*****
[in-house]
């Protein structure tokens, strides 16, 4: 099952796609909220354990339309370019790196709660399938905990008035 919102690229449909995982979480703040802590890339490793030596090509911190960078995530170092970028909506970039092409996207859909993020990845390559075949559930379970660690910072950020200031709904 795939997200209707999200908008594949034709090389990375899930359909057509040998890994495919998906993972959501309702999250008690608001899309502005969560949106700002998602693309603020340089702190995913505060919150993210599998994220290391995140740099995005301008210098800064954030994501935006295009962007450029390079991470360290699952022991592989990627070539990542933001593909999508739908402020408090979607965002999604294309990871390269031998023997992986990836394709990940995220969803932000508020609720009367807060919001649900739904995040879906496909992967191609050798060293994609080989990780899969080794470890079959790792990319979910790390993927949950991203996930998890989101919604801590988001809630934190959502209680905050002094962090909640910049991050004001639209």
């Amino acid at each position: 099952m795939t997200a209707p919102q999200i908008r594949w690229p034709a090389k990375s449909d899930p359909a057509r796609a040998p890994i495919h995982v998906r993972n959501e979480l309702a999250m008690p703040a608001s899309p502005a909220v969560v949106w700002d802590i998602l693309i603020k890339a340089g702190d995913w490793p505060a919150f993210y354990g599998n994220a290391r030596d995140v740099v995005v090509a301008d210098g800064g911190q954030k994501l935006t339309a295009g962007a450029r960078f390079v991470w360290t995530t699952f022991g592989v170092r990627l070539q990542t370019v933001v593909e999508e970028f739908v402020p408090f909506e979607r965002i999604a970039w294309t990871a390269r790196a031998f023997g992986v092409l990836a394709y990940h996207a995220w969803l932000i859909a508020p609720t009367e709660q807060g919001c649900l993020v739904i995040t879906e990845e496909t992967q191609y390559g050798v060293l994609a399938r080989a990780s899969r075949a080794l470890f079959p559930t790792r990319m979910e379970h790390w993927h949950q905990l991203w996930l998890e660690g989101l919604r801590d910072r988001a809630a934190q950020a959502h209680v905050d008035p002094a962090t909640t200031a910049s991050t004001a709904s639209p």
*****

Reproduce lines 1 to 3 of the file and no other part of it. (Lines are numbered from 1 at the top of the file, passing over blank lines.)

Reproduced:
[in-house]
């Protein structure tokens, strides 16, 4: 099952796609909220354990339309370019790196709660399938905990008035 919102690229449909995982979480703040802590890339490793030596090509911190960078995530170092970028909506970039092409996207859909993020990845390559075949559930379970660690910072950020200031709904 795939997200209707999200908008594949034709090389990375899930359909057509040998890994495919998906993972959501309702999250008690608001899309502005969560949106700002998602693309603020340089702190995913505060919150993210599998994220290391995140740099995005301008210098800064954030994501935006295009962007450029390079991470360290699952022991592989990627070539990542933001593909999508739908402020408090979607965002999604294309990871390269031998023997992986990836394709990940995220969803932000508020609720009367807060919001649900739904995040879906496909992967191609050798060293994609080989990780899969080794470890079959790792990319979910790390993927949950991203996930998890989101919604801590988001809630934190959502209680905050002094962090909640910049991050004001639209």
């Amino acid at each position: 099952m795939t997200a209707p919102q999200i908008r594949w690229p034709a090389k990375s449909d899930p359909a057509r796609a040998p890994i495919h995982v998906r993972n959501e979480l309702a999250m008690p703040a608001s899309p502005a909220v969560v949106w700002d802590i998602l693309i603020k890339a340089g702190d995913w490793p505060a919150f993210y354990g599998n994220a290391r030596d995140v740099v995005v090509a301008d210098g800064g911190q954030k994501l935006t339309a295009g962007a450029r960078f390079v991470w360290t995530t699952f022991g592989v170092r990627l070539q990542t370019v933001v593909e999508e970028f739908v402020p408090f909506e979607r965002i999604a970039w294309t990871a390269r790196a031998f023997g992986v092409l990836a394709y990940h996207a995220w969803l932000i859909a508020p609720t009367e709660q807060g919001c649900l993020v739904i995040t879906e990845e496909t992967q191609y390559g050798v060293l994609a399938r080989a990780s899969r075949a080794l470890f079959p559930t790792r990319m979910e379970h790390w993927h949950q905990l991203w996930l998890e660690g989101l919604r801590d910072r988001a809630a934190q950020a959502h209680v905050d008035p002094a962090t909640t200031a910049s991050t004001a709904s639209p």